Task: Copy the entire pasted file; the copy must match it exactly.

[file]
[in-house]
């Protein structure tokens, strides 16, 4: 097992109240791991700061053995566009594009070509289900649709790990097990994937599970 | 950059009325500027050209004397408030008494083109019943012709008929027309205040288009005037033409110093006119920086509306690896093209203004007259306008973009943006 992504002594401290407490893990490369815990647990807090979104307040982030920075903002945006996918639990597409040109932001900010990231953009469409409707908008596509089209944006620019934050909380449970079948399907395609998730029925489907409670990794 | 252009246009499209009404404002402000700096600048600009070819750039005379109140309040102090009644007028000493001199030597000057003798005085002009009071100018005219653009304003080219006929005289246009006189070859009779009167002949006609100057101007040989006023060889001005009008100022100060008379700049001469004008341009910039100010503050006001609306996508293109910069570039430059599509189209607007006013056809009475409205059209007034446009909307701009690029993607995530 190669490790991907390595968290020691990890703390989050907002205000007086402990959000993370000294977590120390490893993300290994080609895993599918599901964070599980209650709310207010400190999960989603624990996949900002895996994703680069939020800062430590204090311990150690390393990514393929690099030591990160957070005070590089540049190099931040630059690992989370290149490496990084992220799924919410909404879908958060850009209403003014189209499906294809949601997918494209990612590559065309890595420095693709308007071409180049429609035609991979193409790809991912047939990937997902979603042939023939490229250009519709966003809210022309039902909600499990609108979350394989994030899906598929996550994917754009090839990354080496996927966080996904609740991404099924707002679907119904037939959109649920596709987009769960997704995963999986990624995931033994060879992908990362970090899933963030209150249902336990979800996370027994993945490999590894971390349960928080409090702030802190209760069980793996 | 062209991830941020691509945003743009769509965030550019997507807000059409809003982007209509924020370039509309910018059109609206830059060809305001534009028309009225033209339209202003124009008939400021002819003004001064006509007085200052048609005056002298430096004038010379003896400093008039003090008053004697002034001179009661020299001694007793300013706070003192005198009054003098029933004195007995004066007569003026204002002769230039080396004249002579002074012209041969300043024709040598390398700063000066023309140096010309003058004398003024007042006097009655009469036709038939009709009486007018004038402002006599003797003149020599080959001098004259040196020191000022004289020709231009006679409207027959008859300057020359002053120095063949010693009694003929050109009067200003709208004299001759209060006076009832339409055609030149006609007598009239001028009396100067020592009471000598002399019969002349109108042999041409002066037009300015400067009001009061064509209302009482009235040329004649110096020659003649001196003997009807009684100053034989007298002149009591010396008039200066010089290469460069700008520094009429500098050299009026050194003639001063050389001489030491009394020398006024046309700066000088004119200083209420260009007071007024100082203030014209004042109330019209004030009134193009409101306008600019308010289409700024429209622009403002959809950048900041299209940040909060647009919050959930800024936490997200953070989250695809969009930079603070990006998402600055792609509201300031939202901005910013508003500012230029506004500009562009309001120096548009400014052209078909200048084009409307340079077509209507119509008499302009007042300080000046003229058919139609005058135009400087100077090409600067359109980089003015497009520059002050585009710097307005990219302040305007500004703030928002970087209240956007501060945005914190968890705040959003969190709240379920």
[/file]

[in-house]
């Protein structure tokens, strides 16, 4: 097992109240791991700061053995566009594009070509289900649709790990097990994937599970 | 950059009325500027050209004397408030008494083109019943012709008929027309205040288009005037033409110093006119920086509306690896093209203004007259306008973009943006 992504002594401290407490893990490369815990647990807090979104307040982030920075903002945006996918639990597409040109932001900010990231953009469409409707908008596509089209944006620019934050909380449970079948399907395609998730029925489907409670990794 | 252009246009499209009404404002402000700096600048600009070819750039005379109140309040102090009644007028000493001199030597000057003798005085002009009071100018005219653009304003080219006929005289246009006189070859009779009167002949006609100057101007040989006023060889001005009008100022100060008379700049001469004008341009910039100010503050006001609306996508293109910069570039430059599509189209607007006013056809009475409205059209007034446009909307701009690029993607995530 190669490790991907390595968290020691990890703390989050907002205000007086402990959000993370000294977590120390490893993300290994080609895993599918599901964070599980209650709310207010400190999960989603624990996949900002895996994703680069939020800062430590204090311990150690390393990514393929690099030591990160957070005070590089540049190099931040630059690992989370290149490496990084992220799924919410909404879908958060850009209403003014189209499906294809949601997918494209990612590559065309890595420095693709308007071409180049429609035609991979193409790809991912047939990937997902979603042939023939490229250009519709966003809210022309039902909600499990609108979350394989994030899906598929996550994917754009090839990354080496996927966080996904609740991404099924707002679907119904037939959109649920596709987009769960997704995963999986990624995931033994060879992908990362970090899933963030209150249902336990979800996370027994993945490999590894971390349960928080409090702030802190209760069980793996 | 062209991830941020691509945003743009769509965030550019997507807000059409809003982007209509924020370039509309910018059109609206830059060809305001534009028309009225033209339209202003124009008939400021002819003004001064006509007085200052048609005056002298430096004038010379003896400093008039003090008053004697002034001179009661020299001694007793300013706070003192005198009054003098029933004195007995004066007569003026204002002769230039080396004249002579002074012209041969300043024709040598390398700063000066023309140096010309003058004398003024007042006097009655009469036709038939009709009486007018004038402002006599003797003149020599080959001098004259040196020191000022004289020709231009006679409207027959008859300057020359002053120095063949010693009694003929050109009067200003709208004299001759209060006076009832339409055609030149006609007598009239001028009396100067020592009471000598002399019969002349109108042999041409002066037009300015400067009001009061064509209302009482009235040329004649110096020659003649001196003997009807009684100053034989007298002149009591010396008039200066010089290469460069700008520094009429500098050299009026050194003639001063050389001489030491009394020398006024046309700066000088004119200083209420260009007071007024100082203030014209004042109330019209004030009134193009409101306008600019308010289409700024429209622009403002959809950048900041299209940040909060647009919050959930800024936490997200953070989250695809969009930079603070990006998402600055792609509201300031939202901005910013508003500012230029506004500009562009309001120096548009400014052209078909200048084009409307340079077509209507119509008499302009007042300080000046003229058919139609005058135009400087100077090409600067359109980089003015497009520059002050585009710097307005990219302040305007500004703030928002970087209240956007501060945005914190968890705040959003969190709240379920």